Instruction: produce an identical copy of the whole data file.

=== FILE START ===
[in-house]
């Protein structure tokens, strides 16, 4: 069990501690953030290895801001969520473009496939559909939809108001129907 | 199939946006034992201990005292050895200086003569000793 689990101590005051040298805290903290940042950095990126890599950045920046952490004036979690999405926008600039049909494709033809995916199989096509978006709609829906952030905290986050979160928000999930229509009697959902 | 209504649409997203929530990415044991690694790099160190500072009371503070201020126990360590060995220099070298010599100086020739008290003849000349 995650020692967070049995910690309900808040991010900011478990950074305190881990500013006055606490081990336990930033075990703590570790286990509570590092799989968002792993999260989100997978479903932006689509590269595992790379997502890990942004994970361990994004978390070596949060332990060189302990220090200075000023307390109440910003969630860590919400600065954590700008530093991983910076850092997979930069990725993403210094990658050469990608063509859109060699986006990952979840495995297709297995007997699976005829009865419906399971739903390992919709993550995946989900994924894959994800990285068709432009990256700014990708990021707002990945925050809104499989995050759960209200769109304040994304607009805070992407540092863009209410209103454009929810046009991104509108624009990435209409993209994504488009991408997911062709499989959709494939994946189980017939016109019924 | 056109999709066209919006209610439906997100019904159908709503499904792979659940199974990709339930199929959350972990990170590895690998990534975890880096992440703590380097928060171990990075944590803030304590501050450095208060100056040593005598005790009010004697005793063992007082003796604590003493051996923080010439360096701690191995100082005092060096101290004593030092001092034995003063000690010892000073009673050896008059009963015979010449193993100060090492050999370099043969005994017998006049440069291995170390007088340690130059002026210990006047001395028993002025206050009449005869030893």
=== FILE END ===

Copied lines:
[in-house]
């Protein structure tokens, strides 16, 4: 069990501690953030290895801001969520473009496939559909939809108001129907 | 199939946006034992201990005292050895200086003569000793 689990101590005051040298805290903290940042950095990126890599950045920046952490004036979690999405926008600039049909494709033809995916199989096509978006709609829906952030905290986050979160928000999930229509009697959902 | 209504649409997203929530990415044991690694790099160190500072009371503070201020126990360590060995220099070298010599100086020739008290003849000349 995650020692967070049995910690309900808040991010900011478990950074305190881990500013006055606490081990336990930033075990703590570790286990509570590092799989968002792993999260989100997978479903932006689509590269595992790379997502890990942004994970361990994004978390070596949060332990060189302990220090200075000023307390109440910003969630860590919400600065954590700008530093991983910076850092997979930069990725993403210094990658050469990608063509859109060699986006990952979840495995297709297995007997699976005829009865419906399971739903390992919709993550995946989900994924894959994800990285068709432009990256700014990708990021707002990945925050809104499989995050759960209200769109304040994304607009805070992407540092863009209410209103454009929810046009991104509108624009990435209409993209994504488009991408997911062709499989959709494939994946189980017939016109019924 | 056109999709066209919006209610439906997100019904159908709503499904792979659940199974990709339930199929959350972990990170590895690998990534975890880096992440703590380097928060171990990075944590803030304590501050450095208060100056040593005598005790009010004697005793063992007082003796604590003493051996923080010439360096701690191995100082005092060096101290004593030092001092034995003063000690010892000073009673050896008059009963015979010449193993100060090492050999370099043969005994017998006049440069291995170390007088340690130059002026210990006047001395028993002025206050009449005869030893």